For full functionality of this site it is necessary to enable JavaScript. Here are the instructions how to enable JavaScript in your web browser.
Works Thomas Girtin

Kirkstall Village


Primary Image: TG1639: Thomas Girtin (1775–1802), Kirkstall Village, 1801, graphite, watercolour and scratching out on laid paper, 31.3 × 48.9 cm, 12 ⅜ × 19 ¼ in. Yale Center for British Art, Paul Mellon Collection (B1986.29.529).

Photo courtesy of Yale Center for British Art, Paul Mellon Collection (Public Domain)

Thomas Girtin (1775-1802)
  • Kirkstall Village
Medium and Support
Graphite, watercolour and scratching out on laid paper
31.3 × 48.9 cm, 12 ⅜ × 19 ¼ in

‘1801’ lower left, by Thomas Girtin

Object Type
Studio Watercolour
Subject Terms
River Scenery; The Village; Yorkshire View

Catalogue Number
Girtin & Loshak Number
449 as 'Village of Kirkstall'
Description Source(s)
Viewed in 2001


Walter Benjamin Tiffin (1795–1877); bought from him by George Wyndham Girtin (1836–1912), 16 August 1860, £12 (lent to London, 1875; London, 1877); then by descent to Thomas Girtin (1874–1960); given to Tom Girtin (1913–94), c.1938; bought by John Baskett on behalf of Paul Mellon (1907–99), 1970; presented to the Center, 1986

Exhibition History

London, 1875, no.68 as 'Village of Kirkstall, Yorkshire'; London, 1877, no.304; Cambridge, 1920, no.32; Tokyo, 1929, no.74; Sheffield, 1953, no.53; London, 1962a, no.158; New Haven, 1986a, not in the catalogue


Lytton, 1911, no.10; Davies, 1924, pl.53; Mayne, 1949, pl.41

About this Work

This view of the village of Kirkstall on the river Aire, a few hundred metres away from the celebrated abbey ruins, is badly faded, and this has no doubt contributed to its comparative neglect. The work has always been identified as showing Kirkstall, but there is no independent evidence to confirm this, and nor might one expect there to be. The numerous artists who travelled to sketch the picturesque ruins nearby did not generally stop at the village, and there appears to be no other contemporary view of Kirkstall that might corroborate the title of Girtin’s watercolour. However, the facades of the vernacular buildings are distinctive enough, together with the unusual combination of a footbridge and a ford for carts, for us to be reasonably sure that the scene is not invented, though without more evidence the title should continue to be treated with some caution.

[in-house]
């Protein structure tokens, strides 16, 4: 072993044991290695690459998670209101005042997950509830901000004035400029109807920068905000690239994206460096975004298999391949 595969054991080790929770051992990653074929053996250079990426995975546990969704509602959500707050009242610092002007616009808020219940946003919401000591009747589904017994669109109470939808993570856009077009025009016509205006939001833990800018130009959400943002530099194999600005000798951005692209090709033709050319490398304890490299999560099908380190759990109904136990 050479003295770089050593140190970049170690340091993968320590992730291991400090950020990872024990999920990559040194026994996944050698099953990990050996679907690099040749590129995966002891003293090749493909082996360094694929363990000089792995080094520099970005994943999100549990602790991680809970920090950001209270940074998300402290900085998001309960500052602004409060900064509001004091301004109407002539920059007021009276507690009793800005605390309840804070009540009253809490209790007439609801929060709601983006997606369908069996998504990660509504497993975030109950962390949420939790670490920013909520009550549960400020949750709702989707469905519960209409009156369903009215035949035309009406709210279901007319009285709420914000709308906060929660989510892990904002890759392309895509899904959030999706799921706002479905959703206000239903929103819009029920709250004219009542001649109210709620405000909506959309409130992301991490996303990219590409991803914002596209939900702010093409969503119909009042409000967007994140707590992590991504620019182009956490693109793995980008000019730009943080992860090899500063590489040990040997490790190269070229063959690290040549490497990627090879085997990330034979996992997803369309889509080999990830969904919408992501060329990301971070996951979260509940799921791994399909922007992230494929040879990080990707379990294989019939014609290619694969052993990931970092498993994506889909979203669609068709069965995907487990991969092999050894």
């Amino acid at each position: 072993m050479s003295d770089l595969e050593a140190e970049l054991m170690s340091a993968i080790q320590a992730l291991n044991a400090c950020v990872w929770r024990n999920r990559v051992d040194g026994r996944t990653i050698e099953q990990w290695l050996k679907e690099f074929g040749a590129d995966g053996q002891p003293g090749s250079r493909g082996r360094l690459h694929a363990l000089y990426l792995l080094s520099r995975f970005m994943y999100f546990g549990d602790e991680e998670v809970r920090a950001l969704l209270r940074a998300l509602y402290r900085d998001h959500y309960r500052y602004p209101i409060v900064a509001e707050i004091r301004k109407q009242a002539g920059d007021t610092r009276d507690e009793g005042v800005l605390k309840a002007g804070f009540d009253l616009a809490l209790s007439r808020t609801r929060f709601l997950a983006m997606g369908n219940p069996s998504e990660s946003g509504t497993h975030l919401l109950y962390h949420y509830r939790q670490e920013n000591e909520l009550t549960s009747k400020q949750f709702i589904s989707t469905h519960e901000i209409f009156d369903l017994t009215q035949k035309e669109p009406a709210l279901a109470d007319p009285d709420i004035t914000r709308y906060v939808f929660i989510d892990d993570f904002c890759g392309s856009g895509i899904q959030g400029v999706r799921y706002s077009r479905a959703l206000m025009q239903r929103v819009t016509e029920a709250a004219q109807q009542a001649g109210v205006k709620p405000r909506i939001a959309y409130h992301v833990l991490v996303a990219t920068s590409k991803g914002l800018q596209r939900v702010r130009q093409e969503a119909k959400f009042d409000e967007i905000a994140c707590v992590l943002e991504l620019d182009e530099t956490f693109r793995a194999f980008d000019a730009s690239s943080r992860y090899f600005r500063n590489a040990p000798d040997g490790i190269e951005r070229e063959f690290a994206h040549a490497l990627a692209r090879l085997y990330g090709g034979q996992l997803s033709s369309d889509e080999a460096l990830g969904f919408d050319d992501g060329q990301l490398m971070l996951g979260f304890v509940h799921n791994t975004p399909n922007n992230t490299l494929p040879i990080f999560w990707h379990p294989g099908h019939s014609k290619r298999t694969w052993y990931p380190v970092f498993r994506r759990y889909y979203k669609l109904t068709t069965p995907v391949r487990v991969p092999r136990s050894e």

The poor, faded condition of the watercolour means that the sky, together with its reflection in the river, has disappeared almost completely, whilst the foliage to the right and the distant fields have changed to a dull tone, barely distinguishable from the earth colours used for the roof tiles. I suspect that this dated drawing from 1801 was once an outstanding work in which Girtin paid uncharacteristic attention to the animals and figures that populate the scene. In particular, he took care with the cart and horses watering in the river, and this detail may even have been based on his drawing Four Studies of a Cart (TG1522), which he appears to have made a few years earlier. Certainly, there is more logic to the action of the horses drinking in the river compared to the very similar group in a field in the watercolour known as The Carter (TG1523), and, in general, the work has a strong claim to being a snapshot of village life even if some of the figures, including the two men to the right of the bridge, are out of scale with the rest.

1797 - 1798

Four Studies of a Cart


1798 - 1799

An Open Field with a Cart and Horses, Known as ‘The Carter’


by Greg Smith

Place depicted

Revisions & Feedback

The website will be updated from time to time and, when changes are made, a PDF of the previous version of each page will be archived here for consultation and citation.

Please help us to improve this catalogue

If you have information, a correction or any other suggestions to improve this catalogue, please contact us.